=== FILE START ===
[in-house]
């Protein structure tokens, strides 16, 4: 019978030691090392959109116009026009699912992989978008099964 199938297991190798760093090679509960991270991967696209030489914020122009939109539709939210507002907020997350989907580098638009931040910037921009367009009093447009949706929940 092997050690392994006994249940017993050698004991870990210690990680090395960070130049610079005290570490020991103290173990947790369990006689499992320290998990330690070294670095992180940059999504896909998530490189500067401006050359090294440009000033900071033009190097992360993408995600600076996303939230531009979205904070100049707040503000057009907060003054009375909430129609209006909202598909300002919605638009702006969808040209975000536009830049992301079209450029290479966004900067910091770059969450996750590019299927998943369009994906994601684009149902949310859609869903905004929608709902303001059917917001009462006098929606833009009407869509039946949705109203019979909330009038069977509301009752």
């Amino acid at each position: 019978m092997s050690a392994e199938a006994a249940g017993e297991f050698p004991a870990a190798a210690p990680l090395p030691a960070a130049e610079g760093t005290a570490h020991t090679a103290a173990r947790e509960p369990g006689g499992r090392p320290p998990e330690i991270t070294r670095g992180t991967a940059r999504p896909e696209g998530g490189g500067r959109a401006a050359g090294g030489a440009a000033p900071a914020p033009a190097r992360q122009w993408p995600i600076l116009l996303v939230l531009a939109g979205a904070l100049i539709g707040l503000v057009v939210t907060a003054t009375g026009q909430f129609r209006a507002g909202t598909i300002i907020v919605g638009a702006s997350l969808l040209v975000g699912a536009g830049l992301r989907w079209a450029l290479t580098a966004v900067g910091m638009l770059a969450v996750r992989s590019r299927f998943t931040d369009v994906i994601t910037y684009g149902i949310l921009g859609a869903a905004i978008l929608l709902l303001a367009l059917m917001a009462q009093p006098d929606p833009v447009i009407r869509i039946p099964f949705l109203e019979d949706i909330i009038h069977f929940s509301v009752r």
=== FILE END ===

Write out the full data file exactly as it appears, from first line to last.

[in-house]
């Protein structure tokens, strides 16, 4: 019978030691090392959109116009026009699912992989978008099964 199938297991190798760093090679509960991270991967696209030489914020122009939109539709939210507002907020997350989907580098638009931040910037921009367009009093447009949706929940 092997050690392994006994249940017993050698004991870990210690990680090395960070130049610079005290570490020991103290173990947790369990006689499992320290998990330690070294670095992180940059999504896909998530490189500067401006050359090294440009000033900071033009190097992360993408995600600076996303939230531009979205904070100049707040503000057009907060003054009375909430129609209006909202598909300002919605638009702006969808040209975000536009830049992301079209450029290479966004900067910091770059969450996750590019299927998943369009994906994601684009149902949310859609869903905004929608709902303001059917917001009462006098929606833009009407869509039946949705109203019979909330009038069977509301009752």
């Amino acid at each position: 019978m092997s050690a392994e199938a006994a249940g017993e297991f050698p004991a870990a190798a210690p990680l090395p030691a960070a130049e610079g760093t005290a570490h020991t090679a103290a173990r947790e509960p369990g006689g499992r090392p320290p998990e330690i991270t070294r670095g992180t991967a940059r999504p896909e696209g998530g490189g500067r959109a401006a050359g090294g030489a440009a000033p900071a914020p033009a190097r992360q122009w993408p995600i600076l116009l996303v939230l531009a939109g979205a904070l100049i539709g707040l503000v057009v939210t907060a003054t009375g026009q909430f129609r209006a507002g909202t598909i300002i907020v919605g638009a702006s997350l969808l040209v975000g699912a536009g830049l992301r989907w079209a450029l290479t580098a966004v900067g910091m638009l770059a969450v996750r992989s590019r299927f998943t931040d369009v994906i994601t910037y684009g149902i949310l921009g859609a869903a905004i978008l929608l709902l303001a367009l059917m917001a009462q009093p006098d929606p833009v447009i009407r869509i039946p099964f949705l109203e019979d949706i909330i009038h069977f929940s509301v009752r």